Timothy Francisco, Certificate Director
DeBartolo Hall 216
This four-course certificate (12 semester hours) is designed to provide students with an interdisciplinary overview of the history and political and cultural meanings of working-class life. Program emphasis is on concepts of class, work, and identity, as well as strategies from multiple disciplines for gaining insight into working-class culture. For graduate students and working professionals, this program will provide an in-depth look at local history, local working-class culture, and the lives and experiences of local working people. For educators at middle and high school levels, this program will enhance their teaching careers by increasing their knowledge about working-class culture, issues, and pedagogy while satisfying certain professional development requirements of local school districts. Frequency of course offerings allows most students to finish the certificate within one year.
Applicants for this graduate certificate must meet the requirements for admission to the College of Graduate Studies at YSU.
Choose 4 courses (12 hours) from the options below:
|ENGL 6923||Working Class Literature||3|
|ECON 5822||Urban and Regional Economics||3|
|ECON 5831||Labor Markets and the Economics of Unions||3|
|ENGL 6923X||Working Class Literature XR||3|
|ENGL 6963||Perspectives in Multicultural Studies||3|
|ENGL 6990||Special Topics||3|
|HIST 6940||Oral History||3|
|HIST 6941||American Material Culture||3|
|HIST 6957||Special Topics in Applied History||1-6|
|HIST 6959||Museum Curation and Interpretation||4|
Students may also petition to have one relevant topics course in English, history, or management count toward the certificate. Students may complete the certificate as a stand-alone program or in conjunction with a master’s degree in American studies, business, English, historic preservation, or history. Students taking the certificate as part of a master’s program may count two of the four certificate courses toward the master’s degree. To complete the certificate, the remaining two courses must be taken as additional credits.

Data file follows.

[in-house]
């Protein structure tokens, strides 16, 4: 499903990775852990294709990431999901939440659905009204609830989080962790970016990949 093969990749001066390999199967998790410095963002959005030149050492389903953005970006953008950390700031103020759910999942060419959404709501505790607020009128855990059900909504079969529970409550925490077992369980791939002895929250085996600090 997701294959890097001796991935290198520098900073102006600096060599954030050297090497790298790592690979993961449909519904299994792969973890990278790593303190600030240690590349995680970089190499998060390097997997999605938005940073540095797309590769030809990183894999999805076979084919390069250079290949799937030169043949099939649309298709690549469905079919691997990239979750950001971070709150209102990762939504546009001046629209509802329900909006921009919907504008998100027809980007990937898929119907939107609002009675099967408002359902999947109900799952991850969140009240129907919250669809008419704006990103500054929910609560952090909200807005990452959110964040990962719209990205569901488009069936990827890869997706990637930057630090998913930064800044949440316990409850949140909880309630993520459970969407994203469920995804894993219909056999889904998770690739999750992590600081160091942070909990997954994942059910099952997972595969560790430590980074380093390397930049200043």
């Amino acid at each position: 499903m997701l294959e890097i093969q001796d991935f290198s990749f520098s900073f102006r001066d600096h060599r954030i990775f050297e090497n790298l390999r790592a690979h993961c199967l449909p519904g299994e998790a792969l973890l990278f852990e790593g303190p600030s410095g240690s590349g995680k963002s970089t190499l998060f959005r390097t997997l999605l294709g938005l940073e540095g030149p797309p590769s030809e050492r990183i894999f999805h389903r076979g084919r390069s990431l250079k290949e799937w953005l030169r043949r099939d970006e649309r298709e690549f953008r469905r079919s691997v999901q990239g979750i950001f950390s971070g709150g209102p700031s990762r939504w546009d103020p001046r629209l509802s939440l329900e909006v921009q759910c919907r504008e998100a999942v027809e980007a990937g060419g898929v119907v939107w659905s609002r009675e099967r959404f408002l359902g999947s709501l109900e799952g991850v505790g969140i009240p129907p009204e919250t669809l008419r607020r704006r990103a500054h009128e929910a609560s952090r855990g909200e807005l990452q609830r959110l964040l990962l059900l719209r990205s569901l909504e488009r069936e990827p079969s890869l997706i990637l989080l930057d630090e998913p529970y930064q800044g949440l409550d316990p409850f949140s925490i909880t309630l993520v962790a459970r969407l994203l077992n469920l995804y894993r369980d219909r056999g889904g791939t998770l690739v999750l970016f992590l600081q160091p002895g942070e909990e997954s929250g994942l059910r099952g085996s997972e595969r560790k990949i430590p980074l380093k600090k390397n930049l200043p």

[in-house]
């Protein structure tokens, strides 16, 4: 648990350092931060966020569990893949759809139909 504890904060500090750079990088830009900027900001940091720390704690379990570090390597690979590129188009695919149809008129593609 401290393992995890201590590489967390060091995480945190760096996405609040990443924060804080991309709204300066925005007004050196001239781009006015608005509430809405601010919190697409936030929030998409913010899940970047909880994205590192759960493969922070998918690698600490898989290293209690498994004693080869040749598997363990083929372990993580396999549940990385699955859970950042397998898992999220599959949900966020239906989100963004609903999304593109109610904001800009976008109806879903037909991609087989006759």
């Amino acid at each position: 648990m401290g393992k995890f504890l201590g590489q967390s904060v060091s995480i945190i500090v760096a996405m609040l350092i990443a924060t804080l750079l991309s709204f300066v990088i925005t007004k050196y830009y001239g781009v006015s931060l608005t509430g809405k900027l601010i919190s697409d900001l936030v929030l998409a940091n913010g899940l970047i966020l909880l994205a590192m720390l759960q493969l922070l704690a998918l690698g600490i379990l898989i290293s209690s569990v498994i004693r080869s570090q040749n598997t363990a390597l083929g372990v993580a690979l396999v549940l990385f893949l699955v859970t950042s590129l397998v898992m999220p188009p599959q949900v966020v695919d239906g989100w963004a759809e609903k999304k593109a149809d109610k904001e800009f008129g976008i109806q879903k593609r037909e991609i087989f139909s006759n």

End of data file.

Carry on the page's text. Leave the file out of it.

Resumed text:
Students will develop an understanding of and an appreciation for working-class cultures across multiple disciplinary perspectives and recognize how the working class both shapes and reflects social, political, and economic realities.
Students will acquire an understanding of intersections of class with race, gender, place, ethnicity, and other forms of identity, and demonstrate the ability to think critically about the complexities and the opportunities of intersectional approaches for study and/or advocacy of working-class interests.
Students will understand the importance of place-based, community-centered, and public-facing research and scholarship to Working-Class Studies, and will learn how to incorporate these elements into research projects.